following is an excerpt from a chapter of a forthcoming book by John Rook
Passing Thru - WLS 890 and Art Roberts
Gene Taylor was not very pleased with my arrival. I had been placed in charge of programming against his wishes by ABC radio's president, Hal Neal and given complete autonomy. As a manager who came from the programming side of the hall, obviously Gene was upset from day one, sitting in his office behind closed doors for most of the first six months I was there. When I did see him in the hallway, it was me who offered a greeting, Gene always frowned and seldom engaged me in any conversation.
He didn't bother to introduce me to the staff and I could feel the chill from the executive suite, including the sales manager. Neal had suggested I "clean out the place" and start from scratch rebuilding the station. WLS had been badly bruised in the ratings by Ken Draper's WCFL the previous year. Hal Neal was a man who spoke what he felt and I was assured Gene Taylor would offer no interference to me. However, the office I was given was in the very back of the building, across from the men's restroom. It was to be shared with the music librarian.
The entire staff including on air talent had been hired by Gene and I could understand his concern for their continued employment. He had preceded my arrival apologizing for his inability to prevent my appointment, it was Hal Neal's idea, not his.
I attempted to give him respect due a V.P. general manager, but Gene wore his feelings on his shirt sleeve for all to see and it was clear he felt uncomfortable with me.
While everyone expected me to replace the air staff, first blood did not come from there.
Gene had apparently transferred disrespect for me to the sales manager and within weeks of my arrival I ran into interference when instructing traffic to install a new program log with my format. After waiting for several days I inquired of the delay and the traffic department informed me the sales manager had declared, "Rook is in programming, not sales" and refused to allow a change in the program log. I had no doubt of my authority so I requested a meeting with Gene Taylor to make him aware of my need to format the program log.
Walking into his office, Gene and the sales manager were waiting and questioned why I was interfering with the sales manager's log. I held the log up and asked him to read what it said ... he just smiled and told me to go back to my "hole in the back" and stop trying to create problems. Before leaving I held the log up and read the top line PROGRAM LOG, I said and I'm responsible for programming. Laughing at me they dismissed my request as interfering with sales.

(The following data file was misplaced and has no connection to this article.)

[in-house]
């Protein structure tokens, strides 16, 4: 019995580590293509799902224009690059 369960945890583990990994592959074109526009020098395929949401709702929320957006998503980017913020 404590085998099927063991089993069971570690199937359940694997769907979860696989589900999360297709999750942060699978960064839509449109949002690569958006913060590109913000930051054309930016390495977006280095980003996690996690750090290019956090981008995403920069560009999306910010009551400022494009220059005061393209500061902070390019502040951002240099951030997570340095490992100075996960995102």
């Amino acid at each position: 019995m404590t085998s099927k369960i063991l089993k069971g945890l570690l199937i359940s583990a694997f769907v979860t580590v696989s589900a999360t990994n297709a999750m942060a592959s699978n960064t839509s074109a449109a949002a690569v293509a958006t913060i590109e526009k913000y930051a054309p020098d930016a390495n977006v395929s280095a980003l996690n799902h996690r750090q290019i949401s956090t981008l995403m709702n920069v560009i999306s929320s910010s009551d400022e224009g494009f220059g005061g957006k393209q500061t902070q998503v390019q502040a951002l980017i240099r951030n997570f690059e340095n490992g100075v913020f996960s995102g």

I walked from his office to "my hole in the back" telephoning Hal Neal in New York to explain my problem. Neal was always easy for me to communicate with, we both said what we meant in as few words as possible and he reminded everyone on a regular basis, sales would have nothing to sell without good programming. He calmly questioned, "Who's in the damn sales department you can work with John".
I suggested Bob Williams, with Hal asking me to repeat his last name. "Sit tight and I'll take care of it", he stated as he hung up.
When the phone rang at home that evening, I wasn't surprised to hear Gene's voice. It would be the one and only time he would telephone me at home, or in the office.
"John", his hesitant voice started, "I wish you hadn't of called Hal over that silly log thing, now I have a real problem in sales".
"I'm sorry", I said, "but I have a job to do and I don't need to have hurdles placed in front of me". I could hear him taking a long deep breath before saying, "Rook, you're something else, always in such a damn hurry". I added, "Radio is immediacy you know Gene" as he hung up.